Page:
Leopard Gecko Diseases and Injuries

What diseases or health issues affect leopard geckos? Health issues in leopard geckos are not terribly common, but they can occur. It is important that hobbyists make sure their geckos are healthy before acquiring them as pets.

If you find a lizard with symptoms of mouth rot or other diseases, don’t purchase it and don’t let it be sold to another owner. These lizards may be carriers of infectious disease and could pass it on to other leopard geckos.

Other serious symptoms also warrant euthanizing the animal at once so as not to spread or further transmit the illness. Reptiles do not respond well to antibiotics, so these issues must be addressed quickly.

Protecting Your Gecko’s Health with a Healthy Environment

Because illnesses in leopard geckos are not that common, there are many causes of poor health and death, so it is best to avoid these conditions.  The most important thing a hobbyist can do for their gecko’s health is maintain proper hygiene.

An environment should be spot cleaned once or twice a week depending on the number of geckos housed in the living environment and how many messes they make.

A general rule for beginners is to clean every one to two weeks, or as needed. Be sure to check all under tank surfaces like rocks, wood and plants as well as your gecko’s enclosure for any waste that may be left behind so the area can be cleaned well. Don’t forget to wipe the bottom of your gecko’s water dish and fill it frequently with fresh water!

What Diseases Can Leopard Geckos Get?

Leopard geckos are not amazingly sensitive reptiles, but they do require a healthy living environment. As mentioned above, there are many causes of illness in leopard geckos. The following is a list of the most common illnesses and causes of health problems in these lizards.  It’s best to be prepared by keeping your reptiles healthy before they become ill or even worse, pass on their illness(es) to others!

1. Mouth Rot (Stomatitis):

Stomatitis is an inflammation of the mouth and surrounding tissues. This inflammation can lead to ulcers in the mouth, making it hard for a gecko to eat and drink. Lack of food or water intake can be fatal.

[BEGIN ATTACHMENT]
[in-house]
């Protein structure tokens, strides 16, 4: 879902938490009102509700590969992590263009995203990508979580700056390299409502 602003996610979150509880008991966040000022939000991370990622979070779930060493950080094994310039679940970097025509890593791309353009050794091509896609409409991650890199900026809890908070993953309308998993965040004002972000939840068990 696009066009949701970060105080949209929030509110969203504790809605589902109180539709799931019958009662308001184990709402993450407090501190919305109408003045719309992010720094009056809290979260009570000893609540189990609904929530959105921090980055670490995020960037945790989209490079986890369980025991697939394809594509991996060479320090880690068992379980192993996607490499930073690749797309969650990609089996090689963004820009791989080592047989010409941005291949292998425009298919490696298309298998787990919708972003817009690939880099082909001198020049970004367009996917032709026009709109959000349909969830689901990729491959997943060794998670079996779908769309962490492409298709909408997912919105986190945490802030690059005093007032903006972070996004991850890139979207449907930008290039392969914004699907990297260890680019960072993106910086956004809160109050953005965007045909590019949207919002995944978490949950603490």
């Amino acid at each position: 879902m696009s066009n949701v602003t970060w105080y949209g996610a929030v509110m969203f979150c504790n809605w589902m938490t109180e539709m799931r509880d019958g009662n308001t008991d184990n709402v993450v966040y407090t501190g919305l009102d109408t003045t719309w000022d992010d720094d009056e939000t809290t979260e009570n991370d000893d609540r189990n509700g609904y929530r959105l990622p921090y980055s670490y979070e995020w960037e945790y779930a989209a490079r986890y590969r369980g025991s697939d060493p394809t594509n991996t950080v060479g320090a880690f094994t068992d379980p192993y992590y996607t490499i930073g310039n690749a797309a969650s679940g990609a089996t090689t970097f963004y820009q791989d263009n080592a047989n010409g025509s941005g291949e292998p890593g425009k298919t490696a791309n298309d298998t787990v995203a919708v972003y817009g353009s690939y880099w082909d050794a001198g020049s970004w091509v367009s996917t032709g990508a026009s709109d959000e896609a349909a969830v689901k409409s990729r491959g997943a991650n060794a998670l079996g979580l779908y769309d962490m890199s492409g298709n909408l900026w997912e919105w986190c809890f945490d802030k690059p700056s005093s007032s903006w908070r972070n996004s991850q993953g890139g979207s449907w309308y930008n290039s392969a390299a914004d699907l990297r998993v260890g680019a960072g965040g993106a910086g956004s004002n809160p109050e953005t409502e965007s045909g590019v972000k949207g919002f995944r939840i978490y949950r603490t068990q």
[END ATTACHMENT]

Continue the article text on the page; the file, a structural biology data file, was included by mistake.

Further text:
Although stomatitis in leopard geckos is not that common, it does occur so taking preventative measures is important. The most common cause of mouth rot in leopard geckos is a result of overcrowding, so lowering the stress levels and increasing space can help with this condition.

Other causes include injuries to the mouth or use of antibiotics. If your leopard gecko has an injury that involves the mouth, it should be taken into a vet for treatment.  If the gecko is taking antibiotics, be sure to contact a qualified veterinarian regarding how long they should take them and what they can do when the time comes to stop the medication.

Unfortunately, mouth rot in reptiles cannot always be treated and may be fatal, but there are some steps that you can take if your gecko does develop mouth rot. The first thing you should do is separate the gecko from any other leopard geckos. Then clean the mouth area well, using warm water and medical saline on a cotton ball or soaked Q-tip.

After cleaning the area with saline, use an antibiotic ointment to treat the sores and lesions. Treat the gecko every day with an antibiotic ointment, making sure to apply it to the sores and any healthy tissue surrounding the infected area.  Continue this treatment until the infection goes away or your gecko is too weak to continue taking care of itself.

1a. Herpes Virus in Leopard Geckos:

Herpes is a virus that usually infects the mouth of geckos. It makes it hard for them to eat and drink, which can lead to death if not treated. The incubation period between this virus and symptoms can be up to two months in leopard geckos, so early detection is key.  If you find your gecko has mouth rot of unknown causes, herpes should be one of the first things you check for.

A gecko with herpes will have little or no appetite and will stay away from its water dish. Their throat area may appear red as well. The fact that leopard geckos rarely show these symptoms make it more difficult to detect. The best way to confirm herpes is through testing.

Vet clinics can run a PCR test on your gecko’s DNA that will detect the virus and let you know whether or not it has been infected. It doesn’t matter if the gecko is being treated for symptoms because there are medications available to treat leopard geckos with confirmed cases of herpes.